Ms Dawson was an intelligent beautiful woman, successful and on the outside, appeared to have it all.  But she had suffered depression for many years, and while trying to break the stigma of it, often shared her thoughts and experiences through Social Media (mostly through Twitter).  She suffered abuse and cyberbulling and told to “go and kill yourself.”

It is shocking to think that people have no empathy out there, and are willing to say something as stupid as that behind the guise of a twitter account.  Nobody came out and said that to her face.

I heard about her death at my party on Saturday night, and it actually stunned me.  While I sympathised with her for her struggles – I understood how hard it could be to live with depression.  I couldn’t understand though, why she never found the answers that she was searching for, because depression is about finding the problem and solutions to make yourself better.

But these are my thoughts on the matter of her suicide:

I don’t know whether to be angry, sad or frustrated.  Why?

Angry because she has basically told people – through her actions – that it is okay to end your life because it isn’t worth it.  She was trying to be a role model…

Sad because she couldn’t find the answers that she was desperately looking for… (to be loved, to be wanted…), because of the effects it will have on her family (why couldn’t we help her, why didn’t she talk to us.)

Frustrated that while people might not have actually contributed to her death, it does say something about society that they believed they had a right to tell her to “go kill yourself”.

Life with depression is hard, it is frustrating and confusing, but some people are determined to get better and work hard at getting their life back on track.  Whether this is done via medication, counselling, exercising, journaling, talking… the list goes on. Depression is curable, it doesn’t have to end with your own death – there are other options out there.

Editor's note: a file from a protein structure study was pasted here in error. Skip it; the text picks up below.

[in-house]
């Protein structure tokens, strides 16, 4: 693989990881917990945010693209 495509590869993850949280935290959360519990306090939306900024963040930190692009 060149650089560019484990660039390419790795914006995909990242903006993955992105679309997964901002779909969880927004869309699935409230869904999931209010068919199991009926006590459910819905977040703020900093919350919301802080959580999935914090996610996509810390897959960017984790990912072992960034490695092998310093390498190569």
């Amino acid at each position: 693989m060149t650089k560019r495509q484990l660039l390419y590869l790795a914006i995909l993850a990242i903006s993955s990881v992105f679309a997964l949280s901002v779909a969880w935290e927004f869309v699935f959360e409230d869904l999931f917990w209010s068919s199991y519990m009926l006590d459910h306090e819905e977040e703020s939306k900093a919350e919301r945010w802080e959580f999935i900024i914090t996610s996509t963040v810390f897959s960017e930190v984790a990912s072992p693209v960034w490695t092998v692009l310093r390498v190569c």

So I hope, Ms Dawson, that you have finally found the peace you were looking for.  I just pray that thousands of others out there discover that there are more positive answers.

Depression… Or Something Else?

An interesting dilemma has occurred.  I went to the Doctor the other day, because the Sertaline I am on, just isn’t working.  Full stop.  I was a mess, crying, wondering what the hell was wrong with me.  As long as I kept myself busy, I didn’t have to focus on how bad things were getting.

The Doc rang the Mental Health Unit to discuss possible options regarding antidepressants, and promised to ring back and let me know what was going on.  I haven’t heard from her.

In the meantime, in desperation, my husband suggested I start taking the Vitamin B supplements that I was taking prior to Christmas.  I was a little bit cautious about that because I stopped taking them when the bottle ran out, and that was about the same time I crashed.

Well guess what.  After three days of being on Vit B’s, I am feeling a hell of a lot more normal (I am still on the Sertraline until the Doc tells me otherwise!)  So if the B Vit’s are making me feel better – what the hell were the antidepressants doing???

And why was I on antidepressants???  Am I not depressed?  Have I been pumping my body full of synthetic materials for nothing?  I am thankful that my husband has been helping me through this.  He is the one that wants me off the meds, and now I am starting to believe that he might be onto something.

Until the Doc rings me back, I am going to keep taking the meds, and the B vits, because this is working for me.